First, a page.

Musings about model building

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My fiancee is still cannot really come to terms with my hobby. It’s not that she thinks it’s childish, or she objects me spending money on it; it’s just she does not understand the why.

Why do I spend time building replicas of things that were created to kill people? (To be honest, I have no idea of this myself. War, and machines of war, and history do fascinate me but I’m not an idiot; I do know how horrible war really is. Well, I don’t actually know -fortunately- but I’m not stupid. People serving and dying in a T-34 or a Tiger would be quite appalled by our fascination with these machines I think.) She faithfully comes with me to all tank and RAF museums I can find, but she really does loath these machines, and I think her attitude is the healthier one. I suspect the fact that you can buy faithfully recreated dead terrorists in 1/35 means that at least some people’s attitude is a bit more jingoistic than mine.

The second question is much more interesting. She thinks I’m wasting my creativity on building things that do not actually serve a purpose, instead of creating something new. (She is an awesome human being.) She would understand if I drew or paint tanks (well, or made jewellery, do carpentry, photography, whatever), but building them up from ready-made parts is a different thing. I take her point in this, too, and I have no answer. There is a certain degree of creativity in this hobby, but it’s limited. (Perhaps this is why I have some aversion to ready-made weathering products.)

I enjoy what I do, I use it as an excuse to write which I like (I’m publishing reviews, after all), but I do recognise the fact that once the models are done, they don’t exactly serve any purpose, and I’m ready to move on to the next one. She did make me think. I will take up other creative things to do (I’ve started a blog focusing on macro photography), but the fact remains: I love this hobby, it makes me help to relax, it does threaten to swallow up my life if I’m not careful, but I have no answers to her.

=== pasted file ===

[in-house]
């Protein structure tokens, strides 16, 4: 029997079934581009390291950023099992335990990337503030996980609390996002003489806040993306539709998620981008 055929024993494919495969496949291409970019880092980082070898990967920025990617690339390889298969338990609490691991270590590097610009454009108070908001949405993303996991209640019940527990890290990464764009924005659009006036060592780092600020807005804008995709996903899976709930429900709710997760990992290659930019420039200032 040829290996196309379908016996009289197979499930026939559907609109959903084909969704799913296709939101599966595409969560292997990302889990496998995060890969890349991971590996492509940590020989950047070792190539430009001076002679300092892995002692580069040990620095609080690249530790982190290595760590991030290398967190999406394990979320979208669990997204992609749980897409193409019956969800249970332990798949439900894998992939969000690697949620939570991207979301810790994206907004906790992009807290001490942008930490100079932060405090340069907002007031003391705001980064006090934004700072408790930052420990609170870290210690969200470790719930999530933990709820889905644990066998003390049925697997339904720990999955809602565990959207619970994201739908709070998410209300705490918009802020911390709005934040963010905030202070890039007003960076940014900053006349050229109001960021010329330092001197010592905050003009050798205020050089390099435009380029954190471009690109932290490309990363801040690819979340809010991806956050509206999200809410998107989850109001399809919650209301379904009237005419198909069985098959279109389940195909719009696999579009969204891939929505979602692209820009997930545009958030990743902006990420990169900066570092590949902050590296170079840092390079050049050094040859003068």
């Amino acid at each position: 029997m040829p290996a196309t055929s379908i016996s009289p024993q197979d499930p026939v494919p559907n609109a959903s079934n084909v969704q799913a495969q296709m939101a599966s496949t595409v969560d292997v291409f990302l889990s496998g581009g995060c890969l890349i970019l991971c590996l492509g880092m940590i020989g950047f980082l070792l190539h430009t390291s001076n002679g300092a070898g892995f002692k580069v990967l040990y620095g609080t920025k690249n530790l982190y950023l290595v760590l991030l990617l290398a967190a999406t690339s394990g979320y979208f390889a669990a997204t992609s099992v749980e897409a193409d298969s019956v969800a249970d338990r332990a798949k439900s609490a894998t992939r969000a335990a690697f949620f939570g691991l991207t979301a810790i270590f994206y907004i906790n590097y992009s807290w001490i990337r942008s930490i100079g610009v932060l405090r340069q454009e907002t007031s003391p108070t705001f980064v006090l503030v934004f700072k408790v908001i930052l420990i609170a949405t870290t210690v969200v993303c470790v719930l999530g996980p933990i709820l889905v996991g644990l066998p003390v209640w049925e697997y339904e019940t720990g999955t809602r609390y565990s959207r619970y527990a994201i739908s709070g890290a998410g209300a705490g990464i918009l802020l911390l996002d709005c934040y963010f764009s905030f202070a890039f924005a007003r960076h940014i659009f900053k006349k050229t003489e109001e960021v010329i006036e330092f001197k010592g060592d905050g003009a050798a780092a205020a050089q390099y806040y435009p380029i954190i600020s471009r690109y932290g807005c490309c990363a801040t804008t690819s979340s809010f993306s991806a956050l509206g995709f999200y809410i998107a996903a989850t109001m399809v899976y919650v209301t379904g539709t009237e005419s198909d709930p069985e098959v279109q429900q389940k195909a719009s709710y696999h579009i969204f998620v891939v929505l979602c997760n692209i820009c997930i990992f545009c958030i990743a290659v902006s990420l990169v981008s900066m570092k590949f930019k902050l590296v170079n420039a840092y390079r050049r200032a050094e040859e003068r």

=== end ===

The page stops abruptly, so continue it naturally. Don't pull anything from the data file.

If you have any thoughts on the matter, on why you do this hobby, on why you are interested in weapons of war, let me know. I’d be very much interested reading them; perhaps it would help me find my own answers as well.

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8 thoughts on “Musings about model building”

  1. It’s not about a killing machine and I can see how some could see the glorification in the morbid side of war. I really don’t think that we are glorifying it in any way. We’re guys. We love machines. In the grand scheme of it all, is building a car any different from a tank or a plane? Not really. Cars aren’t seen as weapons. As far as the hobby side of it, how many pictures does the average photographer take that never get looked at? I have thousands on a hard drive that will remain there. I know a hard drive takes up way less space than a model but I’m just speaking in a relative sense here. We build because we can. It’s fun. It’s rewarding to make a box of plastic into something that you love to look at. It’s history. The research teaches you about what you are building. There is more to a build than just parts. It’s a great hobby to be involved with. My wife still doesn’t fully understand the why but she sees the joy it brings me and that’s the acceptance she needs. Build on!